“In LV-GCA, high-dose steroid treatment for 3 [days] or 10 days differentially attenuates the regional uptake of 18F-FDG, but diagnostic properties remain within the first 3 days,” the researchers concluded.

PAGE BREAK

“A big push in the field currently is toward understanding the clinical utility of advanced imaging techniques in large vessel vasculitis, including PET scans that are traditionally used to detect cancer rather than vascular inflammation,” Grayson said. “A number of researchers are trying to figure out if PET scans provide complementary and useful information about disease activity beyond what can be gained by clinical assessment.”

More Targeted Imaging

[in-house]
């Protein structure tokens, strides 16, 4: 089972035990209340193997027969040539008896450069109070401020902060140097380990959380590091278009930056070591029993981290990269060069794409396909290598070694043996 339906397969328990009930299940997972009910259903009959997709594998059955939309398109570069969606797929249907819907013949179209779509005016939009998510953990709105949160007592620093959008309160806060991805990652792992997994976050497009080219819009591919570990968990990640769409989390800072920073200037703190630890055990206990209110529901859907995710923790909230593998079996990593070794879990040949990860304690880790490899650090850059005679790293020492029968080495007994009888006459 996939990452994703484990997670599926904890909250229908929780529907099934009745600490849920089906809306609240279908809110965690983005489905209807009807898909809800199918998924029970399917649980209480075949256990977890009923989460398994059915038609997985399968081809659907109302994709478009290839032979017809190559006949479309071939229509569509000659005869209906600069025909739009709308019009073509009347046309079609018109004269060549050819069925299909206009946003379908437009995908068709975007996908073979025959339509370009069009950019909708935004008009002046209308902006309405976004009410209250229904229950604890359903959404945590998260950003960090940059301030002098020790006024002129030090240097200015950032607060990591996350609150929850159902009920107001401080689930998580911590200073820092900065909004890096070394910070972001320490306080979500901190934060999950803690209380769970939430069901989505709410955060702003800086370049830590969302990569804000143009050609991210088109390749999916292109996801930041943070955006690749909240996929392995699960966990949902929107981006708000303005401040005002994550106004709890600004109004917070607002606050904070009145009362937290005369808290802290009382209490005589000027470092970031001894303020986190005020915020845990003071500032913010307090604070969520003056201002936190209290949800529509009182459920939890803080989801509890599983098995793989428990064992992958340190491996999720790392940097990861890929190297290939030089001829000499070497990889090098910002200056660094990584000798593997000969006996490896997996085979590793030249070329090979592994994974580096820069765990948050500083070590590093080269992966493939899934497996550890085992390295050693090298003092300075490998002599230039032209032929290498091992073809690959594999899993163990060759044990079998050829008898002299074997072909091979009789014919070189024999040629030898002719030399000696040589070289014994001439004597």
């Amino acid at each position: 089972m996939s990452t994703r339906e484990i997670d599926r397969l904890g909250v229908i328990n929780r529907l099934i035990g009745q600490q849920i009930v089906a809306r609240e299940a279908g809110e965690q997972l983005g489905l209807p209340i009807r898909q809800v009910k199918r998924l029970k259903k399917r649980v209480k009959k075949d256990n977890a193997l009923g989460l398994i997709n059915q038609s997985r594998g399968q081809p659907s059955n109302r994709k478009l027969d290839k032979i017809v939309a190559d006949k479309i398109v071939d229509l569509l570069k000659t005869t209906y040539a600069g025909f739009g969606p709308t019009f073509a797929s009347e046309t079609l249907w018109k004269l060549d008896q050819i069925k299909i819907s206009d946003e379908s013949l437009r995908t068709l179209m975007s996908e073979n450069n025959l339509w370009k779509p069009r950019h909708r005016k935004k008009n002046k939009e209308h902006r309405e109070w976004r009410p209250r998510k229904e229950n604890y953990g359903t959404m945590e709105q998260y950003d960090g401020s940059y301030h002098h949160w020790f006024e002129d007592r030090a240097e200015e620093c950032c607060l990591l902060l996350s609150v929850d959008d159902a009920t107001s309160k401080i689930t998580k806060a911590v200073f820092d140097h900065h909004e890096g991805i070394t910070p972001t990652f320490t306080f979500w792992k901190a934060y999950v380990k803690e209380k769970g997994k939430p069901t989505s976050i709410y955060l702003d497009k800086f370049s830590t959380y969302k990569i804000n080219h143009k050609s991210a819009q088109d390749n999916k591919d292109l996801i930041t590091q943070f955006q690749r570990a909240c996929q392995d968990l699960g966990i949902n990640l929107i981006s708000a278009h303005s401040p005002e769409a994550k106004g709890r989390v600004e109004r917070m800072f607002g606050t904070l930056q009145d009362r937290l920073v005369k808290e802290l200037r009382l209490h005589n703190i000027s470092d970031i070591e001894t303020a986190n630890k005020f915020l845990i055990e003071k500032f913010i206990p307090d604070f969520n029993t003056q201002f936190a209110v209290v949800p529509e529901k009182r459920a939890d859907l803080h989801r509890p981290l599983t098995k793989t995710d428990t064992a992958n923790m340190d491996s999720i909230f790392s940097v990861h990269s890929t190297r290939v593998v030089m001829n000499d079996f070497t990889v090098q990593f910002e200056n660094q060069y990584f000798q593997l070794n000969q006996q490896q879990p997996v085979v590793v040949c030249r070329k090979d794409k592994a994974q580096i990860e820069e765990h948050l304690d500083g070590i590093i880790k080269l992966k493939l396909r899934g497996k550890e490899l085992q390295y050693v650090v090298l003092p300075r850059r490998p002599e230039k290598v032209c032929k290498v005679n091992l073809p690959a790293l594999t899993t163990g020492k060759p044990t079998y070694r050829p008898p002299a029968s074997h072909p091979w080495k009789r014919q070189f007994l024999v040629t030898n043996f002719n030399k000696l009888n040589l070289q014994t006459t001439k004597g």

Busquet and colleagues conducted a meta-analysis of 16 previously published studies to evaluate ultrasonography-derived signs of the temporal artery as a diagnostic tool for GCA. The study included 964 patients, of whom 448 were diagnosed by ACR criteria and 764 by temporal biopsy. All patients had undergone ultrasound. Clinicians observed the halo sign in 29% of the cohort. A positive biopsy was reported in 76% of the halo cases. In the ACR-criteria-positive group, the ultrasound halo sign had an overall sensitivity of 68.2% and specificity of 93.2%. However, when associated with Brefeldin A (BFA), the halo sign yielded an overall sensitivity of 64.2% and specificity of 93.4%. Also in the ACR-positive group, the bilateral halo sign was associated with an overall sensitivity of 58.2% and a specificity of about 100%.